|Year||Fall||Spring||Summer||Tuition and Billing||Maximum Direct Loan Eligibility (2017-18)|
|1||MD curriculum (Modules 1,3,6)||MD curriculum (Modules 2,3,6)||MD Tuition Fall and Spring||$44,942|
|2||MD curriculum (Modules 2,3,6)||MD curriculum (Modules 4,6)||MD curriculum (Modules 4,6)||MD Tuition Fall and Spring||$47,167|
|3||MD curriculum (Modules 4,6)||Boards 1
MD curriculum (Module 5)
|MD curriculum (Module 5) through June; July-Aug full time HPR
|MD Tuition Fall and Spring; HPR Tuition Summer||$47,167|
HPR 951 (Thesis 1)
|Research project||HPR Tuition||$20,500|
HPR 952 (Thesis 2)
MD curriculum (Module 5)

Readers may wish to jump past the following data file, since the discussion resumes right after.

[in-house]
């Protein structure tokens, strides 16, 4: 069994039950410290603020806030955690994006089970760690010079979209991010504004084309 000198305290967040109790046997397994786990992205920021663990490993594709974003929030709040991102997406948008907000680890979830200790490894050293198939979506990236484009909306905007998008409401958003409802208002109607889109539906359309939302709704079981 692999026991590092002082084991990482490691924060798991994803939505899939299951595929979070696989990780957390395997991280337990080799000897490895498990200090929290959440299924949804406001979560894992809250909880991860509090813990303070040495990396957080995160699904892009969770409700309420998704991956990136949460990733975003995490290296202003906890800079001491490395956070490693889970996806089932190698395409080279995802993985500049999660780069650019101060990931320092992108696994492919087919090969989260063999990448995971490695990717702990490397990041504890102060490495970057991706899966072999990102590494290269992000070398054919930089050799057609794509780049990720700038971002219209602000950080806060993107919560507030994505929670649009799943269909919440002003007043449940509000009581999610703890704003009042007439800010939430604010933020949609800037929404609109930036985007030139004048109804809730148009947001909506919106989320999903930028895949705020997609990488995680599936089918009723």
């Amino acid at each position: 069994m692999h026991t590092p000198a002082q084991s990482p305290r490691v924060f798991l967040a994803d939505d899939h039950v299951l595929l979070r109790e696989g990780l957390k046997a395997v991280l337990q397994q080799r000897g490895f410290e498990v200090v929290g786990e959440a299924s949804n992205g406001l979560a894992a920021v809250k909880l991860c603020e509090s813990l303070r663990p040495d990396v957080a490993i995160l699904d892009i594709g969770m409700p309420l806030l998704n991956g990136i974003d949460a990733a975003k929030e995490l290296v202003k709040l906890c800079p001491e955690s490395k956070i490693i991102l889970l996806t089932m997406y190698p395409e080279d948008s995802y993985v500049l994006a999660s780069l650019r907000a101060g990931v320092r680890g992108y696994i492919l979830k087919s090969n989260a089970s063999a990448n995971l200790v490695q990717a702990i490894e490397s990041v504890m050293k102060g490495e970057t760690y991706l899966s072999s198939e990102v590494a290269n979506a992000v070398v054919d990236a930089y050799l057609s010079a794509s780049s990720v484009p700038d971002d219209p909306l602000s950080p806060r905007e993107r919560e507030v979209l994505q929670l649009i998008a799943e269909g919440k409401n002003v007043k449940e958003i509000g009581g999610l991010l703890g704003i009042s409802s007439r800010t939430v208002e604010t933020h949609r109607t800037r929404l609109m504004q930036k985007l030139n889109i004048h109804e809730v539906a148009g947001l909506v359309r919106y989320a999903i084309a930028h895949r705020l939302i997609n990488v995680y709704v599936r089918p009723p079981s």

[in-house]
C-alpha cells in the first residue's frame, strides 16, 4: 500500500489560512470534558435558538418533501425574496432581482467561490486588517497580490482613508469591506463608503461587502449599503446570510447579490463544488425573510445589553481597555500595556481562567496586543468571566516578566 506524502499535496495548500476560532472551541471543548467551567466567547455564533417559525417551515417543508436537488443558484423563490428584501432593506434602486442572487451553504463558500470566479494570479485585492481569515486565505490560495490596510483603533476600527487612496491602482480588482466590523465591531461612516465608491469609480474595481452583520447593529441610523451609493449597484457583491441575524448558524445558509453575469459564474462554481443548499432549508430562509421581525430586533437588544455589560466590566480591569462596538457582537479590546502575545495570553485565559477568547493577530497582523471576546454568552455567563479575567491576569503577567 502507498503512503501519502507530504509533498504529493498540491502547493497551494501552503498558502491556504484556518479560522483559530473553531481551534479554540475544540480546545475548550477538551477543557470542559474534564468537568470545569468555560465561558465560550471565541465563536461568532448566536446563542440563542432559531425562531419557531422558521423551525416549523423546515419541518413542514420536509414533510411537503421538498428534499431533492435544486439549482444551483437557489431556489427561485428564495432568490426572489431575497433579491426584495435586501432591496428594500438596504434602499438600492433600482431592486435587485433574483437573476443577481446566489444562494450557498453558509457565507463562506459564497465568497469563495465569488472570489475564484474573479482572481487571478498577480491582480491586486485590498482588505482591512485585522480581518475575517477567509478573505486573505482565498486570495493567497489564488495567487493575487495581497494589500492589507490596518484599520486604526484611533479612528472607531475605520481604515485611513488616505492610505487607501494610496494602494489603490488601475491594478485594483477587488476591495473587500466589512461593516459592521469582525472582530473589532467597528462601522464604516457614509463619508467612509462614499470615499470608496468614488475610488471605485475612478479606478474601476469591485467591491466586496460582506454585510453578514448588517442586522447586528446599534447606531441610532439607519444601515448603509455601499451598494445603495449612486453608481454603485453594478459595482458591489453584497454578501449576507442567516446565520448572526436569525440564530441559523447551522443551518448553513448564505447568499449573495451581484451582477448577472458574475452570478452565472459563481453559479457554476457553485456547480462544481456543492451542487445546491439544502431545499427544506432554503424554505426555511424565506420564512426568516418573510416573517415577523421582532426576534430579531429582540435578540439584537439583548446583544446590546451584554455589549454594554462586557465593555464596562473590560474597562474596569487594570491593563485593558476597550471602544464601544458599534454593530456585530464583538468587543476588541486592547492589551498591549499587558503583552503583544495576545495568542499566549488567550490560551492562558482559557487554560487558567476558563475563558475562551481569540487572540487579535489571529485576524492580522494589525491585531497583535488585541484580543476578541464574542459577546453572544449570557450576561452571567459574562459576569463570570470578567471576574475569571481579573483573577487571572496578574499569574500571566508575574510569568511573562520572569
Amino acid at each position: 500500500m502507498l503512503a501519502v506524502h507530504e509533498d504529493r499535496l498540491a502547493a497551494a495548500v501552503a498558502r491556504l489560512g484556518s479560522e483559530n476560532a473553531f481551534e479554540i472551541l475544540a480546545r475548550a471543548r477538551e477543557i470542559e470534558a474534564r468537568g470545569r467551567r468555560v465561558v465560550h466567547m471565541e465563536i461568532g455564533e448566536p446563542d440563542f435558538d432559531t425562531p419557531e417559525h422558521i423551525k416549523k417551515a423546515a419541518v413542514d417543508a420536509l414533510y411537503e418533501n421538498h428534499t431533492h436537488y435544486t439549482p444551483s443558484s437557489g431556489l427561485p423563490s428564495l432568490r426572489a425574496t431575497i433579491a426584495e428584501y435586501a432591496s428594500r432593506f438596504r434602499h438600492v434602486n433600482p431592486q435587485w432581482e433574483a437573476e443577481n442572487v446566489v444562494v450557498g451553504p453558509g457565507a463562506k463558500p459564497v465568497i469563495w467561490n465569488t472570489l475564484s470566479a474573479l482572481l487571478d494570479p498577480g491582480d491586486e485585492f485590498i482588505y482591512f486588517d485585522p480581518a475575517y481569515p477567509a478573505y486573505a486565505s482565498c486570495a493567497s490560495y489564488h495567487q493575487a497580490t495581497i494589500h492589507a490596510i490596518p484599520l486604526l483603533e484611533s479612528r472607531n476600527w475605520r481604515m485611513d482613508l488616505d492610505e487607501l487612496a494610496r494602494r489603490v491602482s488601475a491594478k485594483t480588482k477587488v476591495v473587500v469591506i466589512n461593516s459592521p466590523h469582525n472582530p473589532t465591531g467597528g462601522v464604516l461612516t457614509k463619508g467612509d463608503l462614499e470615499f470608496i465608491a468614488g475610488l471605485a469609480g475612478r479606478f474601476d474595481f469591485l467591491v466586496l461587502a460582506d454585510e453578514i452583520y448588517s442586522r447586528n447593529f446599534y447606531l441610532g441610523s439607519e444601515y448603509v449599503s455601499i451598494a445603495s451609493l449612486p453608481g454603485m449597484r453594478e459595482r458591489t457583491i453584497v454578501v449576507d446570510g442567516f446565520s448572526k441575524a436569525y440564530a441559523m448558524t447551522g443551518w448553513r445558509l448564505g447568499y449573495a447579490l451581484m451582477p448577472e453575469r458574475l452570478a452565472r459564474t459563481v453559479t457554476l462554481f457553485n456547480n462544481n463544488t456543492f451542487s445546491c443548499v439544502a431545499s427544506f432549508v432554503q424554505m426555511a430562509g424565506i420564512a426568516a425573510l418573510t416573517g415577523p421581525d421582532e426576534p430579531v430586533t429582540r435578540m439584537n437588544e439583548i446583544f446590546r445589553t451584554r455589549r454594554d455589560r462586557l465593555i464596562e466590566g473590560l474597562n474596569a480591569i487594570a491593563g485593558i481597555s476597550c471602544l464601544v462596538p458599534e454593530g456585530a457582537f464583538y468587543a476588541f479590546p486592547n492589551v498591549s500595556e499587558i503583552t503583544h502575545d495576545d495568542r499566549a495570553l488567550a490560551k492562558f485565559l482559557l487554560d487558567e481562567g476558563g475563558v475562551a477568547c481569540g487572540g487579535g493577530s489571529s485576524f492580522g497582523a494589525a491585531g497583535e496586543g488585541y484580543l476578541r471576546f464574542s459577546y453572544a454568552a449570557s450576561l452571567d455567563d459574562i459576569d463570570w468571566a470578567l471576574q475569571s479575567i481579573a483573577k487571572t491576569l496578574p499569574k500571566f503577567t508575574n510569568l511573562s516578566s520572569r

|HPR Tuition Fall; MD Tuition Spring||Fall $10,250;
* Penn medical students have the option to take this course during the summer between first and second year via the Additional Course Policy. Please note that enrollment is limited to 1 to 2 medical students per class.
Note: each MSHP course is 1.0 c.u.
Medical School Planning:
There are several things to keep in mind when making your Medical School plans:
- The MSHP degree counts as your Scholarly Pursuit requirement.
- MD/MSHP students need to complete 2 weeks of Frontiers and 1 week of Bioethics.
MD/MSHP students will be charged 7 semesters of medical tuition (6 semesters in years 1-3 and the final semester of year 5). During summer before year 4, fall and spring semesters of year 4, and the fall semester of year 5, MSHP tuition will be charged per course unit plus fees. Penn Health Policy Research Scholarships are available.
Tuition: ~$5000/course. This includes a general University fee and the technical fee. (2017-2018)